Discussion in 'General Amphibians' started by HerpboyFLA, May 31, 2011.
Here's a short clip of something pretty darn cool. Real action starts about 40 seconds in
Very cool clip! I just wonder how he missed at that distance.
That's something that baffles me too.
We test between 5 -25 degrees C. So this could have been a colder temperature, but I know they've missed at higher temps too.
They're also under bright lights, so that could throw them off as well.
Wow that's awesome. At 6000 fps too, nice. I <3 high speed photography Going by the ridiculous lighting we have to use at work for 1000 to 10,000 fps it's a wonder that little guy could even have his eyes open! I love how the cricket doesn't even react... (is it alive?)
Yea they're all alive. Usually they try and jump.
Apparently that one was just a bit slow then... lol. Did the salamander eventually get him? Did you happen to do the calculations and figure out how fast his tongue actually shot out?
We've yet to do the calculations for this species (Desmognathus quadramaculatus), and I can't remember any other values off the top of my head right now, but check out Deban et al 2007 here http://debanlab.org/publications/, as well as some of the other papers.
That's awesome. Ok so super super super rough estimate of the velocity that his tongue shot out is 20 inches per second... that's assuming in 300 frames the tongue moves 1 inch (I assumed 1 inch since that's the rough size of a cricket and that's approximately how far away he is... I think?) Anyway. It looked to me like it took him 300 frames to open his mouth and "eject" his tongue from his mouth and hitting the cricket with it.... going by 6000 frames per second it would be 20 inches per second... That's ridiculously fast for that short distance. Reptiles never stop amazing me, lol.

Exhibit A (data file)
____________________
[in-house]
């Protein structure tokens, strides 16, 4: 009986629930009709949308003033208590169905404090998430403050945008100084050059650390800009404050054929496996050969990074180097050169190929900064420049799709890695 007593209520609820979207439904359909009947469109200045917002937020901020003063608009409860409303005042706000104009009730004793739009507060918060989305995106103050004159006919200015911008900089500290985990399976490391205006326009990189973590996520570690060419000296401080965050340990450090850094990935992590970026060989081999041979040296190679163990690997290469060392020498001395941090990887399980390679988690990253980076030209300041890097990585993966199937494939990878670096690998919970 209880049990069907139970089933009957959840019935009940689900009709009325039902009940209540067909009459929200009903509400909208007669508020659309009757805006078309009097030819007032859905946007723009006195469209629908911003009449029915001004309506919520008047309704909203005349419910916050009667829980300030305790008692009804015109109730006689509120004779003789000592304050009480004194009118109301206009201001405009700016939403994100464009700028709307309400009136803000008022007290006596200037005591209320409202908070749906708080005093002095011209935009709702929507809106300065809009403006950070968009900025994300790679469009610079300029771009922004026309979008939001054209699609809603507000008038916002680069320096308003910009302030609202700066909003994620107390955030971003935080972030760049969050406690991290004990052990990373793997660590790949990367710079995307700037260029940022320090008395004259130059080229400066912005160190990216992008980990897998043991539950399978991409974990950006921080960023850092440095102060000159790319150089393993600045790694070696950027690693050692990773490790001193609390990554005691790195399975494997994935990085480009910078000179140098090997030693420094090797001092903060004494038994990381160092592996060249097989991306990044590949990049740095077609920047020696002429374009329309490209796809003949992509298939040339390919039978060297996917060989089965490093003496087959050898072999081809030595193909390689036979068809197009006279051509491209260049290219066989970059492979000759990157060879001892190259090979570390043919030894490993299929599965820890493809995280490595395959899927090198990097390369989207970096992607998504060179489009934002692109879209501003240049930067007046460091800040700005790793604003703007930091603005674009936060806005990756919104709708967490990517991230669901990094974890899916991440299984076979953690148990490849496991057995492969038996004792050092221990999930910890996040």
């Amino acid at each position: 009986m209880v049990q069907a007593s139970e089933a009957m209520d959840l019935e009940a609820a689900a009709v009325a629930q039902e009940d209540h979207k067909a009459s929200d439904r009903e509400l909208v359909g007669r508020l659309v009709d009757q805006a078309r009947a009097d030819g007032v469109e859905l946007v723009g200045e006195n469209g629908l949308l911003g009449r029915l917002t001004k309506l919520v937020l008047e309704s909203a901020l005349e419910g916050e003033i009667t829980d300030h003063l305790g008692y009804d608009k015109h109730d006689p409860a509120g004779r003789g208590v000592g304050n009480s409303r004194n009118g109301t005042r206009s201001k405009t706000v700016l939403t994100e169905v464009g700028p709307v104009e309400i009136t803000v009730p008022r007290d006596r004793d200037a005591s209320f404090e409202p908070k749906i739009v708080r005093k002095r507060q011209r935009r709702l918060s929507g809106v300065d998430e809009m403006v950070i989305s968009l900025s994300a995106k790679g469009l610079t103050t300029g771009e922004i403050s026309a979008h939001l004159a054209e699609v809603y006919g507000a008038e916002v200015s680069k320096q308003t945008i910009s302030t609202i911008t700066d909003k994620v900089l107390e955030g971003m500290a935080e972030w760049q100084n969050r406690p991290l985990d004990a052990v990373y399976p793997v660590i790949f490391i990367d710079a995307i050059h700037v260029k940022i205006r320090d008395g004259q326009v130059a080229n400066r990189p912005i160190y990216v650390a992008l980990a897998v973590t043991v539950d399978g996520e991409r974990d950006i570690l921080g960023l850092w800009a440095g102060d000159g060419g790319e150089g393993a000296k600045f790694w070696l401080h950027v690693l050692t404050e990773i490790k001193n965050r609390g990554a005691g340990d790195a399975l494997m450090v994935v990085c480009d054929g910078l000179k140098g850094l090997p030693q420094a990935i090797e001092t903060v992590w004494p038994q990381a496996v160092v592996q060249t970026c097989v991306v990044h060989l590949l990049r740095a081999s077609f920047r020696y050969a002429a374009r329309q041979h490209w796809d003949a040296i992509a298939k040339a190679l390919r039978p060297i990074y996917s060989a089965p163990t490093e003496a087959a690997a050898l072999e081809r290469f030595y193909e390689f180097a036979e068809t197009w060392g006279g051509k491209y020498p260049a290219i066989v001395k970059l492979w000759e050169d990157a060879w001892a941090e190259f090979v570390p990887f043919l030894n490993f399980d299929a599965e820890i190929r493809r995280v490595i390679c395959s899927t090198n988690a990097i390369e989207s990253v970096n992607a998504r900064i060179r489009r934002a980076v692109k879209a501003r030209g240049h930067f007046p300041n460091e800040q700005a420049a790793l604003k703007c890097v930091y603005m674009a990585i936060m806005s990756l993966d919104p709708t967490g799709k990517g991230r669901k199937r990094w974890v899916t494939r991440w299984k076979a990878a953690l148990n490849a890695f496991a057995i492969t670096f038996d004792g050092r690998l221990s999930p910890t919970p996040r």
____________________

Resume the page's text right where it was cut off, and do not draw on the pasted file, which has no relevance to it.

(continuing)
I'd say the crickets are less than an inch, maybe 1/2 or 3/4 of an inch. Either way the tongue shoots...fast. Retraction is a different story though. Whether it's 5C or 25C, most salamander tongues move about the same speed, same holds true for chameleons. But, during retraction, slow temperature equals slow speeds.
Hm, that's very interesting that the "ejection" speed is the same but the retraction speed is reduced... That's great for the reptile obviously but still very interesting. Thank you for the info!
No problem. Will probably be doing the analysis for this species in the coming weeks. I'll try to remember to share if the projection (not ejection lol should have shared that word earlier) velocities not changing much hold true or not.
Lol sorry, I work with bomb racks all day and they are "ejecting" stores so... ejection was the natural word to come to me for that. Projection since it is not separating makes a lot more sense, sorry!
wow, i had salamanders but they didn't eat like that, WoW
Does anybody knw how to sex a tiger salamander I have 2 n just wanna knw there sex so if I have to separate them I will I don't want babies I bought them when they were 4 mths old as water dogs I can't post pic
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